“official records”. (Doc. 104 at 16; Ex 1).
The parties are at
an impasse as to exactly what the “SARA records” entail, what
SARA records or collection notes are purportedly missing, and
appear unable even to work together to enter into a simple
mutually acceptable confidentiality agreement.
all “SARA System Records,” including unredacted “collection
notes” on their account records.
Selene asserts that the demand
for the SARA records stems “from a fundamental misunderstanding
about the nature of the documents [Plaintiffs] seek, as well as
the testimony [of] Selene’s corporate representative about the
documents Selene produced.” (Doc. 104 at 15).
It states that
SARA is simply a system for maintaining records, and Selene has
already provided a copy of all the applicable SARA records to
Plaintiffs. (Doc. 72-10; 72-3). Selene admits that certain
collection notes were inadvertently redacted previously, but it
has now provided those to Plaintiffs.
Selene also provided Plaintiffs with an “updated privilege
log,” but states that certain information remains redacted as
protected by attorney-client privilege. (Doc. 104 at 16-17).
Plaintiffs argue that the documents presented to them are “highly
redacted and do not provide the necessary information...” (Doc.
They argue that it is “suspicious and implausible” that
all the redacted material is privileged.
The attorney-client privilege, if not waived, protects
communication between counsel and clients relating to securing a
legal opinion or assistance in a legal proceeding.
Guy v. United
Healthcare Corp., 154 F.R.D. 172, 177 (S.D. Ohio 1993). The
privilege applies to natural persons as well as corporate
Despite Plaintiffs’ speculation, the Court has no
reason to reject Selene’s assertions that the remaining redacted
notes are protected by attorney-client privilege.
motion to compel is denied as to redacted material which Selene
states are privileged.
It is unclear, given the parties’ lack of mutual
understanding, whether there are any remaining non-privileged
SARA records. Plaintiffs state that they expressed willingness to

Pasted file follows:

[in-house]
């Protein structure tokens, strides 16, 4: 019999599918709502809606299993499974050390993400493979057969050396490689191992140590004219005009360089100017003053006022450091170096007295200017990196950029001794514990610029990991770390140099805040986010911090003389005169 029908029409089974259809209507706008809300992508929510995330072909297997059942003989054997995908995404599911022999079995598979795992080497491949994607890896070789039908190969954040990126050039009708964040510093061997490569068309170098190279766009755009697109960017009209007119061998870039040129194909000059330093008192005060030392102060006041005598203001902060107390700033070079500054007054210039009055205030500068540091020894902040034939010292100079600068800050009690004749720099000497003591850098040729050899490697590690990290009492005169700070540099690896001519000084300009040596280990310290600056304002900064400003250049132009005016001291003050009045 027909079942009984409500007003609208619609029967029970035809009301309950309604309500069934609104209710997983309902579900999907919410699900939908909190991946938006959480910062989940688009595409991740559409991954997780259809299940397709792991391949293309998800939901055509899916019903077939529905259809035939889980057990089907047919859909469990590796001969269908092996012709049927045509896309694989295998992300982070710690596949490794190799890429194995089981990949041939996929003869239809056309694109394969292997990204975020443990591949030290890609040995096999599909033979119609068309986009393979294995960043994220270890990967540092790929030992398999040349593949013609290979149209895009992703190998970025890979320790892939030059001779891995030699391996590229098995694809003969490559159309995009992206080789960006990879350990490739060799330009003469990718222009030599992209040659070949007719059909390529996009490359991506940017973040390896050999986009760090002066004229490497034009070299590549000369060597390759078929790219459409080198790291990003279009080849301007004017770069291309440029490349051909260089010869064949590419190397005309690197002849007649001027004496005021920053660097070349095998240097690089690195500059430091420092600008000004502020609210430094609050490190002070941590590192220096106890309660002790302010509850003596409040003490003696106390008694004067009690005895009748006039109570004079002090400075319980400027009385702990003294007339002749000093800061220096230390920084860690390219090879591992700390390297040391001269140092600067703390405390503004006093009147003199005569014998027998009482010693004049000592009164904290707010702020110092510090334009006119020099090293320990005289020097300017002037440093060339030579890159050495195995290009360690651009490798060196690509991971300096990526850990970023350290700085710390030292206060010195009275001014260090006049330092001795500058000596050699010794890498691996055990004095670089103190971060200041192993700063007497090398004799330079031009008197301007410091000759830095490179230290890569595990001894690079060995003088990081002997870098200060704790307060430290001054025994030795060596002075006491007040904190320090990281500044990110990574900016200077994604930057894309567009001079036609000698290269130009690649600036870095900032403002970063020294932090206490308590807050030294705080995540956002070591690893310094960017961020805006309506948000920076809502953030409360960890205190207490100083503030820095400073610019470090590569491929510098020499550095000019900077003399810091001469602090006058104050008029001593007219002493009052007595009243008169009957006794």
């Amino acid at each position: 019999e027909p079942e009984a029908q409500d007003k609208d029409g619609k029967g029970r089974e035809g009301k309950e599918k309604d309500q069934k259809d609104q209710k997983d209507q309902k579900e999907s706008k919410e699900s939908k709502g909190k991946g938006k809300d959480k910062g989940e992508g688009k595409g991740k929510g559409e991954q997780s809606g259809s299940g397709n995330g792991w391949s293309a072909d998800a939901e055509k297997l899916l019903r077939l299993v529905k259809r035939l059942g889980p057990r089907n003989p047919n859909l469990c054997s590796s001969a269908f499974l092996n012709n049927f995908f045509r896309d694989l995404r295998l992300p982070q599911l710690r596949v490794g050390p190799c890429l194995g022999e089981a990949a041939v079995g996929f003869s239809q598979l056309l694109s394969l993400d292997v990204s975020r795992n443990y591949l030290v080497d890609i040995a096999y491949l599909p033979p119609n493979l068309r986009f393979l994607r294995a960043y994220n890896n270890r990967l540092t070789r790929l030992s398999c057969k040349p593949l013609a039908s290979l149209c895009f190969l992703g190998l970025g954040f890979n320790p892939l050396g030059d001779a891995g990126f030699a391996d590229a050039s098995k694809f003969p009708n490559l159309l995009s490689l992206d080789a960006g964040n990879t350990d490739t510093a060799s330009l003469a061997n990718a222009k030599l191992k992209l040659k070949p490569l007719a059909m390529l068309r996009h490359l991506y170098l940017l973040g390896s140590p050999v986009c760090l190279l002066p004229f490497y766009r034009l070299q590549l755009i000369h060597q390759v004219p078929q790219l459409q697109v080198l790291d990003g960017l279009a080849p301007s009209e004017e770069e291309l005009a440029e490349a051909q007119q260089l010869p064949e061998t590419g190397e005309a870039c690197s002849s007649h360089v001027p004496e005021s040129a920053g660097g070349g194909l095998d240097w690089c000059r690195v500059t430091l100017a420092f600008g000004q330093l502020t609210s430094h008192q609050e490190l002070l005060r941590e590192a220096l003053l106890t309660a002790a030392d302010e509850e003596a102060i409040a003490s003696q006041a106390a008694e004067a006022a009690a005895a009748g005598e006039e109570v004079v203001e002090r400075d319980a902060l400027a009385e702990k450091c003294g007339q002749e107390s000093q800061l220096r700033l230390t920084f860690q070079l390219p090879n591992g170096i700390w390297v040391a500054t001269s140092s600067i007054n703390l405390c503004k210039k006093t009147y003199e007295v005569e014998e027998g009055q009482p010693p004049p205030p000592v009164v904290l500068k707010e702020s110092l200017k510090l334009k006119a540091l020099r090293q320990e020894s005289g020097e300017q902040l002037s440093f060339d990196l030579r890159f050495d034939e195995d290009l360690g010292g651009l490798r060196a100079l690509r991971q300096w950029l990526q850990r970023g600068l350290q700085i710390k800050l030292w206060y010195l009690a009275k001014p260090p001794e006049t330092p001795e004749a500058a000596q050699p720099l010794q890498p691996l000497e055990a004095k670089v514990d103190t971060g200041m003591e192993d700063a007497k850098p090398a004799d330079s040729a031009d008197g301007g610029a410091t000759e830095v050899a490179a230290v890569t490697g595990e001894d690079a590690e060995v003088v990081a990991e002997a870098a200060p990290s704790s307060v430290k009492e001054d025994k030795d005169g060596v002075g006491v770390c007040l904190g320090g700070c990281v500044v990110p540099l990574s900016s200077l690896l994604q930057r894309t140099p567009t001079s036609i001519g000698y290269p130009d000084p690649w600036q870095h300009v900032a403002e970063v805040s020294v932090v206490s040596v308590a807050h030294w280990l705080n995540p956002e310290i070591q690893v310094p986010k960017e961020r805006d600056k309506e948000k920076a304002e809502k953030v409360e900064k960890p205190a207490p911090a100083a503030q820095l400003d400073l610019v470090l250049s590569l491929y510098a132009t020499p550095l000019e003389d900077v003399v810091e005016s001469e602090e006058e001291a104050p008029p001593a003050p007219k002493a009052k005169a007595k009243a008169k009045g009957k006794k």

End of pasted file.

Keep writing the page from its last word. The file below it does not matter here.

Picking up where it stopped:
submit to a protective order or sign a confidentiality agreement
with respect to any confidential or proprietary documents, but
“Defendant never sent a confidentiality agreement to Plaintiffs
to look over and sign.” Id. To the extent that there are
remaining SARA records that Selene asserts are proprietary or
confidential, the parties are directed to reach agreement on the
terms of a protective order or enter into a mutually acceptable
confidentiality agreement and SARA is directed to provide the
remaining records, if any, to Plaintiffs.
Plaintiffs’ motion to compel is denied as to the original
note and mortgage, the MSP Screenshot, and the designated
Plaintiffs’ motion is granted as to the
other matters discussed in this Order. The parties are directed
to make a good faith effort to reach agreement on the terms of a
protective order within seven days, and if they are unable to do
so, shall advise the Court, which will promptly enter such an
Selene should provide the documents subject to that order
within seven days of the date of its entry.
Motion for Reconsideration
Any party may, within fourteen days after this Order is
filed, file and serve on the opposing party a motion for
reconsideration by a District Judge.
28 U.S.C. §636(b)(1)(A),
Rule 72(a), Fed. R. Civ. P.; Eastern Division Order No. 91-3, pt.
I., F., 5.
The motion must specifically designate the order or
part in question and the basis for any objection.
objections are due fourteen days after objections are filed and
replies by the objecting party are due seven days thereafter.
The District Judge, upon consideration of the motion, shall set
aside any part of this Order found to be clearly erroneous or
contrary to law.
This order is in full force and effect, notwithstanding the
filing of any objections, unless stayed by the Magistrate Judge
or District Judge.
S.D. Ohio L.R. 72.4.
/s/ Terence P. Kemp
United States Magistrate Judge